Health Hints for the Home: Worms in children
Health Hints for the Home offers an insight into chief public health concerns in 1953
Health Hints For The Home: Package of eight leaflets distributed to Irish households by the Department of Health in 1953
In the mid-1950s the Department of Health circulated an envelope of eight pamphlets to houses nationwide, with an accompanying letter from minister for health James Ryan. These Health Hints for the Home offer an insight into the chief public health concerns - and contemporary medical advice - of that decade. Though some of the advice is now obsolete - even dangerous - some remains relevant today.
The last of these leaflets focused on worms in children.
Worms in children
There are many kinds of worms which may affect human beings and in some parts of the world they cause much serious illness. In Ireland we are fortunate -only three sorts of worms inhabit the intestines of human beings. They are the thread worm, the round worm and the tape worm. These all settle down and live in the bowel and their presence is usually recognised by their being passed in a bowel motion. The thread worm is common in this country, but neither of the others is.
Thread worms are small, white, thread-like bodies a quarter to a half inch in length. They inhabit the large bowel principally and are usually present in very large numbers, but on occasion they may be found in such places as the appendix. They may even wriggle to the outside, causing much irritation of the skin around the lower end of the bowel. Children who have thread worms very frequently reinfect themselves by scratching the irritated parts, thus getting the eggs on their fingers and conveying them to the mouth. Infection is rarely confined to one member of the family.
What harm do these thread worms cause? Their greatest significance lies in the fact that their presence indicates an unhealthy condition of the large bowel. The irritation of the end of the bowel may cause itching and scratching and may even disturb sleep. Thread worms may appear as bits of dirty white cotton thread in a freshly passed motion . . . If in doubt bring a sample to the doctor and he can make sure.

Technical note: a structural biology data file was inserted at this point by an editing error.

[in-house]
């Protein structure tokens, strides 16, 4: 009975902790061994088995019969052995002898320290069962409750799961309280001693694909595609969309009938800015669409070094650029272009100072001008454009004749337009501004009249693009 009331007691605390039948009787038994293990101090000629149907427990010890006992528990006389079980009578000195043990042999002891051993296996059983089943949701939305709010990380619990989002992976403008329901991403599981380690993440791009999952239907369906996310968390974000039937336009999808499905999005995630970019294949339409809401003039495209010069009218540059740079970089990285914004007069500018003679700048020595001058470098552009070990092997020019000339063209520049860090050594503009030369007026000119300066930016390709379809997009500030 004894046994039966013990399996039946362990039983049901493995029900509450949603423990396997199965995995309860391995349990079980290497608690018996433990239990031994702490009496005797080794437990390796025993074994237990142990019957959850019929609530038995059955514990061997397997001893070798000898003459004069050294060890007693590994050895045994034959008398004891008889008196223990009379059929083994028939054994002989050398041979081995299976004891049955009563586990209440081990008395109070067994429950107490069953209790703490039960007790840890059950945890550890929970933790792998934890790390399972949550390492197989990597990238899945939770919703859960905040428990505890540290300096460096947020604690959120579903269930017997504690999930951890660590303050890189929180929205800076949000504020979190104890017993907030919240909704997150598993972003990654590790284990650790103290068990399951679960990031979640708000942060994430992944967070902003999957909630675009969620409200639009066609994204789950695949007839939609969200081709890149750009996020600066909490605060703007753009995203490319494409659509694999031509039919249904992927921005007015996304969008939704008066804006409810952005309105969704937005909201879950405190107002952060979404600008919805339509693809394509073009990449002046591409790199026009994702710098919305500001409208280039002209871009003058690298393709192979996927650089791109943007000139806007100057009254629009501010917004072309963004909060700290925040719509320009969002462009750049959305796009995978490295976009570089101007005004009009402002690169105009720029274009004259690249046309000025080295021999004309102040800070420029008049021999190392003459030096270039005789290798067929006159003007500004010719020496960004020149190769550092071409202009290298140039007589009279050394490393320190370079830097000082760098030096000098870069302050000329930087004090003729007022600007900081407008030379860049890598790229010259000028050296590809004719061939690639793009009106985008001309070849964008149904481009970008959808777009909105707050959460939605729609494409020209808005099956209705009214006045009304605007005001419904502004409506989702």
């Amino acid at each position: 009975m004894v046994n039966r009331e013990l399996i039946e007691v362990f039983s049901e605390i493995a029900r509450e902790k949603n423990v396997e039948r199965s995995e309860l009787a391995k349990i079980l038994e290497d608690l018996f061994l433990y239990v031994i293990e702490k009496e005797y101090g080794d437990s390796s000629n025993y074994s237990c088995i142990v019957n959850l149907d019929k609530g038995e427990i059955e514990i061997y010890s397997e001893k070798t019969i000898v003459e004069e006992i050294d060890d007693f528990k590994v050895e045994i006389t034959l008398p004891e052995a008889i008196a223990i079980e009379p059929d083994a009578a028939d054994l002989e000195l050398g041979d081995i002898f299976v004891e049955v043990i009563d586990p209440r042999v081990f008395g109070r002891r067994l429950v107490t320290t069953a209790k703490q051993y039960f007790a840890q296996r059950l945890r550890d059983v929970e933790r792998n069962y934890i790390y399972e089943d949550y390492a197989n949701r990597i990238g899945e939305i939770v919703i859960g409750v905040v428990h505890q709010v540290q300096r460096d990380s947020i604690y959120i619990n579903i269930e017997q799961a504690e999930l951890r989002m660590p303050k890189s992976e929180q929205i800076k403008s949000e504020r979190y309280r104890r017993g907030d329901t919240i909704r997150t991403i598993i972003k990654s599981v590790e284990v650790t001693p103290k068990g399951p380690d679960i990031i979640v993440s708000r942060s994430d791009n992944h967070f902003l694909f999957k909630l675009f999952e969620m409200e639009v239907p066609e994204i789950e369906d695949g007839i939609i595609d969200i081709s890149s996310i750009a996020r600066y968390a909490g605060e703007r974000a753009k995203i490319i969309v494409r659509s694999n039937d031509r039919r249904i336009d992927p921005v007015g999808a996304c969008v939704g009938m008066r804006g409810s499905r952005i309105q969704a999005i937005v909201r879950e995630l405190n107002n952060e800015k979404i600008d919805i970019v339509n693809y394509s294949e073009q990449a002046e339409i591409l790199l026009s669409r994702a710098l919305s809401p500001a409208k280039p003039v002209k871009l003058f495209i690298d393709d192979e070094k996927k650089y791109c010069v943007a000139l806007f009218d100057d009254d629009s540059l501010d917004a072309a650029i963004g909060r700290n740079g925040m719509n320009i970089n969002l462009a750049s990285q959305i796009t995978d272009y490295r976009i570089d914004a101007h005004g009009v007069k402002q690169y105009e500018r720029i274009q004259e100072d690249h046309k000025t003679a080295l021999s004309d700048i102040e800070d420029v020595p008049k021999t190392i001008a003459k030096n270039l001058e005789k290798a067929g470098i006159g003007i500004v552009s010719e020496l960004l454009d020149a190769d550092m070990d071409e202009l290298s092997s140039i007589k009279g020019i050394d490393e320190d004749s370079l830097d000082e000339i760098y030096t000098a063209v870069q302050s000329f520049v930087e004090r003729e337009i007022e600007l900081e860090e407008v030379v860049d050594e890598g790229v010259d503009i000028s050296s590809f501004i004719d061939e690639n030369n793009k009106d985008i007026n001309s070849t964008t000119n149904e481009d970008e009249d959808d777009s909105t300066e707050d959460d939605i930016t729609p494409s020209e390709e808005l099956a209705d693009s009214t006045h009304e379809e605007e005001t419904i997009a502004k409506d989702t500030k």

Treatment to be successful should aim at:
1. Restoring the bowels to a health condition. Good food, plenty of fresh vegetables, drinks, fruit if possible, the avoidance of excess sweetstuffs, all play their part. Fresh air and exercise will help also.
2. Meticulous care of the hands; finger nails should be clipped short, hands should be washed with soap and water immediately before all meals, and always after using the toilet.
3. Getting rid of the worms. Your doctor can tell you what is best to use.
Round worms resemble the common earth worm but are larger. They may be passed in bowel motions, in which case they are readily recognised. The eggs are also passed, and children may re-infect themselves, as with thread worms.
Tape worms are large, flat, tapering worms sometimes up to a few yards long. The head is small and attached to the bowel wall, and the worm is, therefore, hard to get rid of. Parts may come away and be passed in motions-they are easily recognised-but to clear one’s self of the worm completely requires special treatment.
Both round worms and tape worms can cause intestinal upsets. If you harbour either of these unwelcome guests, you should consult your doctor.
Health Hints for the home
Part 1: The menace of diphtheria
Part 2: If your child has mumps
Part 3: Flies on food
Part 4: Pain in the throat
Part 5: Coughs in Children
Part 6: Whooping gasp for air
Part 7: Dental health
Part 8: Worms in children